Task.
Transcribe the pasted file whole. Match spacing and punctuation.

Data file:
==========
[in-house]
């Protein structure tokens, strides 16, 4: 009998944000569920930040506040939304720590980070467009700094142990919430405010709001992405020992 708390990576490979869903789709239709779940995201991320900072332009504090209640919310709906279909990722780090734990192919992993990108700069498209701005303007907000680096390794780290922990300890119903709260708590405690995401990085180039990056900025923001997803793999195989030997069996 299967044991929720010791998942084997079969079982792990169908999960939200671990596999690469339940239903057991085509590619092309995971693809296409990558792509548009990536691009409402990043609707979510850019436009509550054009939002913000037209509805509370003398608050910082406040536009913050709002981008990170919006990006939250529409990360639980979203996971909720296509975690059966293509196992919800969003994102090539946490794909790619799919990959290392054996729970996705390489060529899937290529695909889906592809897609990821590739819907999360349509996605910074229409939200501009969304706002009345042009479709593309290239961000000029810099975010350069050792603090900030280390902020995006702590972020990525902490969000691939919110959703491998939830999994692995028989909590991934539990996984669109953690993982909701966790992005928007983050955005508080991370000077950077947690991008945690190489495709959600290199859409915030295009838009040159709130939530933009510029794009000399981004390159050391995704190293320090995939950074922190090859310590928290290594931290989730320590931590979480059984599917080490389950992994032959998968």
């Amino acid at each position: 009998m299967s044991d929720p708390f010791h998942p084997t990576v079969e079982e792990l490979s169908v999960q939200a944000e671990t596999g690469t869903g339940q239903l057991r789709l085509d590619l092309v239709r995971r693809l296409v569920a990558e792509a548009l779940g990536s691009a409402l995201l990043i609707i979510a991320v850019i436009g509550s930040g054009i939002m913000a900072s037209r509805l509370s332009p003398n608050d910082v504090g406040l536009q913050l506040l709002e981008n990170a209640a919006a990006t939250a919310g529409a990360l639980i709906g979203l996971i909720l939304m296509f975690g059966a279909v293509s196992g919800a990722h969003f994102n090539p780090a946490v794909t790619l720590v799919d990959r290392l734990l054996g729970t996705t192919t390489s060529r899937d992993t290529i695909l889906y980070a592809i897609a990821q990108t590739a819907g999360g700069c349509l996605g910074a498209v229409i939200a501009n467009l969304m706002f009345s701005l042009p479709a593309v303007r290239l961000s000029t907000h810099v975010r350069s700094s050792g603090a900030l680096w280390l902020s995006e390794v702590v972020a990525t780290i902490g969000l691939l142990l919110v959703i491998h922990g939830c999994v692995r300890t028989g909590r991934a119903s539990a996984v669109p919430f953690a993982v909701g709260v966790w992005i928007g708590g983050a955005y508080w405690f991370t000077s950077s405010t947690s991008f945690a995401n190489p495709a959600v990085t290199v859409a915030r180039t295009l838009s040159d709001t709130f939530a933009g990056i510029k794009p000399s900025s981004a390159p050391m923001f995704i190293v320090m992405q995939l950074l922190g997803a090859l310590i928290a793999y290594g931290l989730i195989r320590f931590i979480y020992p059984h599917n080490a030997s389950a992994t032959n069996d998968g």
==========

[in-house]
């Protein structure tokens, strides 16, 4: 009998944000569920930040506040939304720590980070467009700094142990919430405010709001992405020992 708390990576490979869903789709239709779940995201991320900072332009504090209640919310709906279909990722780090734990192919992993990108700069498209701005303007907000680096390794780290922990300890119903709260708590405690995401990085180039990056900025923001997803793999195989030997069996 299967044991929720010791998942084997079969079982792990169908999960939200671990596999690469339940239903057991085509590619092309995971693809296409990558792509548009990536691009409402990043609707979510850019436009509550054009939002913000037209509805509370003398608050910082406040536009913050709002981008990170919006990006939250529409990360639980979203996971909720296509975690059966293509196992919800969003994102090539946490794909790619799919990959290392054996729970996705390489060529899937290529695909889906592809897609990821590739819907999360349509996605910074229409939200501009969304706002009345042009479709593309290239961000000029810099975010350069050792603090900030280390902020995006702590972020990525902490969000691939919110959703491998939830999994692995028989909590991934539990996984669109953690993982909701966790992005928007983050955005508080991370000077950077947690991008945690190489495709959600290199859409915030295009838009040159709130939530933009510029794009000399981004390159050391995704190293320090995939950074922190090859310590928290290594931290989730320590931590979480059984599917080490389950992994032959998968």
């Amino acid at each position: 009998m299967s044991d929720p708390f010791h998942p084997t990576v079969e079982e792990l490979s169908v999960q939200a944000e671990t596999g690469t869903g339940q239903l057991r789709l085509d590619l092309v239709r995971r693809l296409v569920a990558e792509a548009l779940g990536s691009a409402l995201l990043i609707i979510a991320v850019i436009g509550s930040g054009i939002m913000a900072s037209r509805l509370s332009p003398n608050d910082v504090g406040l536009q913050l506040l709002e981008n990170a209640a919006a990006t939250a919310g529409a990360l639980i709906g979203l996971i909720l939304m296509f975690g059966a279909v293509s196992g919800a990722h969003f994102n090539p780090a946490v794909t790619l720590v799919d990959r290392l734990l054996g729970t996705t192919t390489s060529r899937d992993t290529i695909l889906y980070a592809i897609a990821q990108t590739a819907g999360g700069c349509l996605g910074a498209v229409i939200a501009n467009l969304m706002f009345s701005l042009p479709a593309v303007r290239l961000s000029t907000h810099v975010r350069s700094s050792g603090a900030l680096w280390l902020s995006e390794v702590v972020a990525t780290i902490g969000l691939l142990l919110v959703i491998h922990g939830c999994v692995r300890t028989g909590r991934a119903s539990a996984v669109p919430f953690a993982v909701g709260v966790w992005i928007g708590g983050a955005y508080w405690f991370t000077s950077s405010t947690s991008f945690a995401n190489p495709a959600v990085t290199v859409a915030r180039t295009l838009s040159d709001t709130f939530a933009g990056i510029k794009p000399s900025s981004a390159p050391m923001f995704i190293v320090m992405q995939l950074l922190g997803a090859l310590i928290a793999y290594g931290l989730i195989r320590f931590i979480y020992p059984h599917n080490a030997s389950a992994t032959n069996d998968g």